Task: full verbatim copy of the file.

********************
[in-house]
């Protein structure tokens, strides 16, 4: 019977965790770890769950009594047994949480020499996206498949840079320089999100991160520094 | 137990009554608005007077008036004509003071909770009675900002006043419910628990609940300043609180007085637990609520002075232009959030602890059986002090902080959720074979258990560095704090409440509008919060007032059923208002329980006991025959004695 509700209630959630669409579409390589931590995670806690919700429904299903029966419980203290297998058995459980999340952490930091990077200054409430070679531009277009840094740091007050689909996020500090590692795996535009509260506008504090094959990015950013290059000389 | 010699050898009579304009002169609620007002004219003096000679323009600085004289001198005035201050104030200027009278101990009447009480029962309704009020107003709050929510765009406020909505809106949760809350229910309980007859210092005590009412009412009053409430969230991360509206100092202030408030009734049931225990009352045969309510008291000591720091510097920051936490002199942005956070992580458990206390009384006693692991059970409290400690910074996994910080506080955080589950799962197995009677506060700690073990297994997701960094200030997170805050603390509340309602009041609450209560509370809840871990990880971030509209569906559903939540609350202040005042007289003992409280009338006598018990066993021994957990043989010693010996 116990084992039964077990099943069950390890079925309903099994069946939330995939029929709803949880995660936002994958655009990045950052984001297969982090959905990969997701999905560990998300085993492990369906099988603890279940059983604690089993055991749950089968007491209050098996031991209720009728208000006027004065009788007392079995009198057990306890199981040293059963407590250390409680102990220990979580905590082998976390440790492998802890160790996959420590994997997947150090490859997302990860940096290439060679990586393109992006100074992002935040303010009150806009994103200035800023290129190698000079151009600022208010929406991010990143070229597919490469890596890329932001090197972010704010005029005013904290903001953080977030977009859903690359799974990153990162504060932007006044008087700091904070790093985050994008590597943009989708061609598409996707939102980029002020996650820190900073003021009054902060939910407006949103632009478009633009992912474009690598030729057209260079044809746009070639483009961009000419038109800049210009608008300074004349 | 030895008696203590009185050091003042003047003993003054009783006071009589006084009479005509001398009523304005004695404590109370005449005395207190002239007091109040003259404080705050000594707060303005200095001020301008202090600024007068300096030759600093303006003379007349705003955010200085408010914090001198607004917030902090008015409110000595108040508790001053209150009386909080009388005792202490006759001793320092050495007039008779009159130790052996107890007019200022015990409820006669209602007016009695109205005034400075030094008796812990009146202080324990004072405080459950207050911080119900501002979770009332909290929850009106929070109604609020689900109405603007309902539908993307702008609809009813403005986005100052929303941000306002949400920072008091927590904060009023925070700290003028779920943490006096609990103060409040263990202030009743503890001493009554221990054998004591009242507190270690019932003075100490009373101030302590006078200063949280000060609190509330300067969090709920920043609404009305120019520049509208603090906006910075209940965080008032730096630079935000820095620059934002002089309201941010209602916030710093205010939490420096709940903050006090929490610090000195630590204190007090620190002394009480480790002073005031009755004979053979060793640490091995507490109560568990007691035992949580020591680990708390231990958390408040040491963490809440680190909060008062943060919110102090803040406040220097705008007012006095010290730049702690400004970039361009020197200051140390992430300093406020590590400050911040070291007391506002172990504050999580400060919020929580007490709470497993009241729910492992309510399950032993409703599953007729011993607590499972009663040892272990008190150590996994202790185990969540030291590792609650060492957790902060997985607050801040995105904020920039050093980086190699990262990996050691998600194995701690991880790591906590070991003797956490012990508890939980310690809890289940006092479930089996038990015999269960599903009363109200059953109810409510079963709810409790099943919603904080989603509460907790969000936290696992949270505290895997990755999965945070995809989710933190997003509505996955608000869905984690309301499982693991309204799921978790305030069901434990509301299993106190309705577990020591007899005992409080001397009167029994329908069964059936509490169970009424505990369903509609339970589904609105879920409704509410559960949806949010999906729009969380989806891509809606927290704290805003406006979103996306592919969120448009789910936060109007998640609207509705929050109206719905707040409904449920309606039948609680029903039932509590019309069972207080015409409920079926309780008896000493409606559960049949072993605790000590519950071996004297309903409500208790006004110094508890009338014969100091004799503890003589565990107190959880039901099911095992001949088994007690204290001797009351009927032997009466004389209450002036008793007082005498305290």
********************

[in-house]
């Protein structure tokens, strides 16, 4: 019977965790770890769950009594047994949480020499996206498949840079320089999100991160520094 | 137990009554608005007077008036004509003071909770009675900002006043419910628990609940300043609180007085637990609520002075232009959030602890059986002090902080959720074979258990560095704090409440509008919060007032059923208002329980006991025959004695 509700209630959630669409579409390589931590995670806690919700429904299903029966419980203290297998058995459980999340952490930091990077200054409430070679531009277009840094740091007050689909996020500090590692795996535009509260506008504090094959990015950013290059000389 | 010699050898009579304009002169609620007002004219003096000679323009600085004289001198005035201050104030200027009278101990009447009480029962309704009020107003709050929510765009406020909505809106949760809350229910309980007859210092005590009412009412009053409430969230991360509206100092202030408030009734049931225990009352045969309510008291000591720091510097920051936490002199942005956070992580458990206390009384006693692991059970409290400690910074996994910080506080955080589950799962197995009677506060700690073990297994997701960094200030997170805050603390509340309602009041609450209560509370809840871990990880971030509209569906559903939540609350202040005042007289003992409280009338006598018990066993021994957990043989010693010996 116990084992039964077990099943069950390890079925309903099994069946939330995939029929709803949880995660936002994958655009990045950052984001297969982090959905990969997701999905560990998300085993492990369906099988603890279940059983604690089993055991749950089968007491209050098996031991209720009728208000006027004065009788007392079995009198057990306890199981040293059963407590250390409680102990220990979580905590082998976390440790492998802890160790996959420590994997997947150090490859997302990860940096290439060679990586393109992006100074992002935040303010009150806009994103200035800023290129190698000079151009600022208010929406991010990143070229597919490469890596890329932001090197972010704010005029005013904290903001953080977030977009859903690359799974990153990162504060932007006044008087700091904070790093985050994008590597943009989708061609598409996707939102980029002020996650820190900073003021009054902060939910407006949103632009478009633009992912474009690598030729057209260079044809746009070639483009961009000419038109800049210009608008300074004349 | 030895008696203590009185050091003042003047003993003054009783006071009589006084009479005509001398009523304005004695404590109370005449005395207190002239007091109040003259404080705050000594707060303005200095001020301008202090600024007068300096030759600093303006003379007349705003955010200085408010914090001198607004917030902090008015409110000595108040508790001053209150009386909080009388005792202490006759001793320092050495007039008779009159130790052996107890007019200022015990409820006669209602007016009695109205005034400075030094008796812990009146202080324990004072405080459950207050911080119900501002979770009332909290929850009106929070109604609020689900109405603007309902539908993307702008609809009813403005986005100052929303941000306002949400920072008091927590904060009023925070700290003028779920943490006096609990103060409040263990202030009743503890001493009554221990054998004591009242507190270690019932003075100490009373101030302590006078200063949280000060609190509330300067969090709920920043609404009305120019520049509208603090906006910075209940965080008032730096630079935000820095620059934002002089309201941010209602916030710093205010939490420096709940903050006090929490610090000195630590204190007090620190002394009480480790002073005031009755004979053979060793640490091995507490109560568990007691035992949580020591680990708390231990958390408040040491963490809440680190909060008062943060919110102090803040406040220097705008007012006095010290730049702690400004970039361009020197200051140390992430300093406020590590400050911040070291007391506002172990504050999580400060919020929580007490709470497993009241729910492992309510399950032993409703599953007729011993607590499972009663040892272990008190150590996994202790185990969540030291590792609650060492957790902060997985607050801040995105904020920039050093980086190699990262990996050691998600194995701690991880790591906590070991003797956490012990508890939980310690809890289940006092479930089996038990015999269960599903009363109200059953109810409510079963709810409790099943919603904080989603509460907790969000936290696992949270505290895997990755999965945070995809989710933190997003509505996955608000869905984690309301499982693991309204799921978790305030069901434990509301299993106190309705577990020591007899005992409080001397009167029994329908069964059936509490169970009424505990369903509609339970589904609105879920409704509410559960949806949010999906729009969380989806891509809606927290704290805003406006979103996306592919969120448009789910936060109007998640609207509705929050109206719905707040409904449920309606039948609680029903039932509590019309069972207080015409409920079926309780008896000493409606559960049949072993605790000590519950071996004297309903409500208790006004110094508890009338014969100091004799503890003589565990107190959880039901099911095992001949088994007690204290001797009351009927032997009466004389209450002036008793007082005498305290």